Purpose. Researchers assessed whether medical students’ participation in a poetry workshop with people with Alzheimer’s disease and related dementias (ADRD) affected their attitudes towards persons with ADRD. Objective. To add to the growing body of research summarizing the impact of nonclinical interventions on medical students’ perspectives about people with ADRD. Design. Researchers used dementia attitudes scale (DAS) and interpretive phenomenological analysis (IPA) to analyze participants’ attitudes. Setting. Osteopathic medical school and dementia care unit in the state of New Jersey. Participants. Eleven out of fourteen medical students completed the study. Measurements. Emerging themes were classified from the postintervention semistructured interviews and descriptive statistics were used to compare the preintervention to postintervention DAS. Results. Researchers found statistically significant differences between preintervention and postintervention DAS scores. Study participants scored a preintervention DAS mean, 107.09 (SD = 11.85), that changed positively and significantly to the postintervention DAS mean, 121.82 (SD = 10.38). DAS subdomains, “comfort” () and “knowledge” , and eleven of the twenty DAS items underwent a positive and statistically significant shift from preintervention to postintervention. IPA of the interviews yielded five primary and five secondary themes, supporting the measured statistical outcomes. Conclusion. Medical students’ participation in a poetry workshop, with people with ADRD, positively impacts their attitudes.

1. Introduction

The Aging, Demographics, and Memory Study (ADAMS) currently estimates that 14 percent of people aged 71 and older in the United States have dementia [1]. An estimated 5.2 million Americans have Alzheimer’s disease. The number of people aged 65 and older living with Alzheimer’s disease is expected to nearly triple by 2050 [2]. However, research estimates that about one-third of general practitioners find the clinical management of dementia difficult [3]. The future of dementia care lies in the hands of medical students. Yet many medical students find the complexities of older people’s medical problems, including dementia, overwhelming [4, 5].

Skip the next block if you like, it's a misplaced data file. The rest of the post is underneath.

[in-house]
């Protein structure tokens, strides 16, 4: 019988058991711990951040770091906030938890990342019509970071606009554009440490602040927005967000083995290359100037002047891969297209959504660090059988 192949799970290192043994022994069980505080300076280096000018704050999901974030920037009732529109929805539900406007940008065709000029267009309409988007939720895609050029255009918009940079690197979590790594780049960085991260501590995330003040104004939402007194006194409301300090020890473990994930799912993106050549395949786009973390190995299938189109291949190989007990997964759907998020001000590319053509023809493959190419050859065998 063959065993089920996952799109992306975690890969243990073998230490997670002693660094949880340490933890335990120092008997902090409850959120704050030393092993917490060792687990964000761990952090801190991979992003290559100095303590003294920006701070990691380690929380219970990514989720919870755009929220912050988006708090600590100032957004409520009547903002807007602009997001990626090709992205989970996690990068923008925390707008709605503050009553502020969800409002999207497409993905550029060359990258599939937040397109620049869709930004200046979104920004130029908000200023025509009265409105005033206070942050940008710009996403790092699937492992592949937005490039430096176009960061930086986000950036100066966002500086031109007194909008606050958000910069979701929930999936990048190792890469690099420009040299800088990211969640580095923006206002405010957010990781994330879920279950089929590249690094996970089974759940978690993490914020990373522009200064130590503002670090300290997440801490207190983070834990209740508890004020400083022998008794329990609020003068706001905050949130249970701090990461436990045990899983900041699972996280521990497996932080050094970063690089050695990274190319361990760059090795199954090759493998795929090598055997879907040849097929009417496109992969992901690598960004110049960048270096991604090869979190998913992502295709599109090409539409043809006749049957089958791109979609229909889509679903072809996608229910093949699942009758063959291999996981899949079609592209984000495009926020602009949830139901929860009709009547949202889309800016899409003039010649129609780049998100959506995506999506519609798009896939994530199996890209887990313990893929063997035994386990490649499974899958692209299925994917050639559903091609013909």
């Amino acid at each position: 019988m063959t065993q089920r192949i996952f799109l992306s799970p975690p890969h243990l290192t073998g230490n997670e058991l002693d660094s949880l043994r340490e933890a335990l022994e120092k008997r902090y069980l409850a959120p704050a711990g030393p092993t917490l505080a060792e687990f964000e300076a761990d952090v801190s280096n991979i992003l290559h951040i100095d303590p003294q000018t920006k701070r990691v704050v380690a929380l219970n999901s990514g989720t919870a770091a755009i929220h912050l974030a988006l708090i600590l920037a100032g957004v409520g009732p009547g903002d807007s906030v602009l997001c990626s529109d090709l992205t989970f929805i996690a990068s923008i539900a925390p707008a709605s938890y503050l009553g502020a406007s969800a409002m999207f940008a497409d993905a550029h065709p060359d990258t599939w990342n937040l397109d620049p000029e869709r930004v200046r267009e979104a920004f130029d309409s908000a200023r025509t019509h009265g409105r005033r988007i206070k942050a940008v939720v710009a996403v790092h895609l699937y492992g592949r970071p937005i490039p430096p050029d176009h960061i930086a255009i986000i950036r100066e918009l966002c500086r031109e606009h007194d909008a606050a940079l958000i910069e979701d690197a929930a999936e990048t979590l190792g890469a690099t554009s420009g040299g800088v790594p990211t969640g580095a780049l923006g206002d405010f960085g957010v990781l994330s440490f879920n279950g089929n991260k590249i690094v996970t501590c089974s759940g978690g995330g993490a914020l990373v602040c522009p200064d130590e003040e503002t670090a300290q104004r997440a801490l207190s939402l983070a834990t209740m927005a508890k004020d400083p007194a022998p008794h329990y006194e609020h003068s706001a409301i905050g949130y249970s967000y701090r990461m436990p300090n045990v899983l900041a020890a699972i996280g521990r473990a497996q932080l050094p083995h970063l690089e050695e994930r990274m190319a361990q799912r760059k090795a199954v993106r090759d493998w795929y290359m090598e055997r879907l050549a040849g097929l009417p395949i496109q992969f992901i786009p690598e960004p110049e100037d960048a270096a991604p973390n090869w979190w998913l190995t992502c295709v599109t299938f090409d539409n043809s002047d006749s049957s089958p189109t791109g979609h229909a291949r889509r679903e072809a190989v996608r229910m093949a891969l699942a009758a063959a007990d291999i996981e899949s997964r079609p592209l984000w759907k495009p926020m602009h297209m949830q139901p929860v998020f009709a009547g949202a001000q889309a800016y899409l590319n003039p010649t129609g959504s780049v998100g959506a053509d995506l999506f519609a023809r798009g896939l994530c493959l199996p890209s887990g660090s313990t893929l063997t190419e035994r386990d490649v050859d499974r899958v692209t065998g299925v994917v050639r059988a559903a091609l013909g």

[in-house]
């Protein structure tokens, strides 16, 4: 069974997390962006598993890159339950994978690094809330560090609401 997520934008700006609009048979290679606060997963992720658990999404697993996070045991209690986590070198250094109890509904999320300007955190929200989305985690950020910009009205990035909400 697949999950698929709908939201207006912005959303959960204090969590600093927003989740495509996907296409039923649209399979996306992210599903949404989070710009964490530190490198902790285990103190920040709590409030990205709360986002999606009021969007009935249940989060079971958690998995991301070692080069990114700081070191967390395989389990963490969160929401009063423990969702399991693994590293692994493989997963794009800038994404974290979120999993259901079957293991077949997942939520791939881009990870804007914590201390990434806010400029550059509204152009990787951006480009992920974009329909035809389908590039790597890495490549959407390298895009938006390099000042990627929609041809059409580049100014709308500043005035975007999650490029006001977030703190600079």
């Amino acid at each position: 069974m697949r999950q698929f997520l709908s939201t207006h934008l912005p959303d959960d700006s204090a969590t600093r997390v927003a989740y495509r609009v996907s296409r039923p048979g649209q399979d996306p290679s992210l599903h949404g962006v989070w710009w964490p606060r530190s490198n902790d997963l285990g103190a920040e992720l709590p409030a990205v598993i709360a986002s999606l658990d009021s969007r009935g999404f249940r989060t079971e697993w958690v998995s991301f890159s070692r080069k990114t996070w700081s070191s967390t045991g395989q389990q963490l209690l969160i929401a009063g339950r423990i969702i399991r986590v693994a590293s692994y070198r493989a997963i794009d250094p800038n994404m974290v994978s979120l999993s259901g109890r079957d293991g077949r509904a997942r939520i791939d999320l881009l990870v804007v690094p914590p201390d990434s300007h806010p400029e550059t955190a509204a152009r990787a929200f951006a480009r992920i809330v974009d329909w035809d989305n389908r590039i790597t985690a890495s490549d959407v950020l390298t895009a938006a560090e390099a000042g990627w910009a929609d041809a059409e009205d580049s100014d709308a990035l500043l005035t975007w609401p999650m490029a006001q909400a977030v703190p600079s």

Medical trainees struggle to see persons with ADRD in a positive light [39]. But they lack the time to stop and question, why? [3] Bensadon et al. point to how students’ aging-related attitudes negatively impact career and treatment decisions thereby contributing to the deficit of practitioners available to care for people with ADRD [6].

Experiential learning models, designed to stretch thinking modalities, without increasing time requirements, may sufficiently alter medical trainees attitudes, so they feel more comfortable communicating with and caring for people with ADRD [3, 6, 9, 10]. Studies support that artistic interventions affect the attitudes of people caring for those with ADRD [7, 9, 1113]. A study examining the impact of a poetry intervention at one care home and one day center found that poetry helped caregivers recognize the humanness of the ADRD residents [13]. In turn, this recognition motivated the caregivers to develop positive attitudes toward people with ADRD and a desire to provide more humanistic care [11]. At a nursing home, an artistic intervention exposing medical students to the joy dementia patients derived from the activity “Time Slips,” a creative story telling program including persons with dementia, expanded participants’ ability to see sufferers of ADRD in a more positive light [8]. At Columbia School of Medicine, nineteen medical students attended a single 90-minute museum-based art-centered program that engages individuals with ADRD and caregivers. After the artistic intervention at Columbia, the medical students indicated significant increases in comfort levels with ADRD patients [7]. Research supports both how attitudinal shifts impact caregiving and the use of nonclinical learning interventions for helping medical trainees see people with ADRD in a positive light.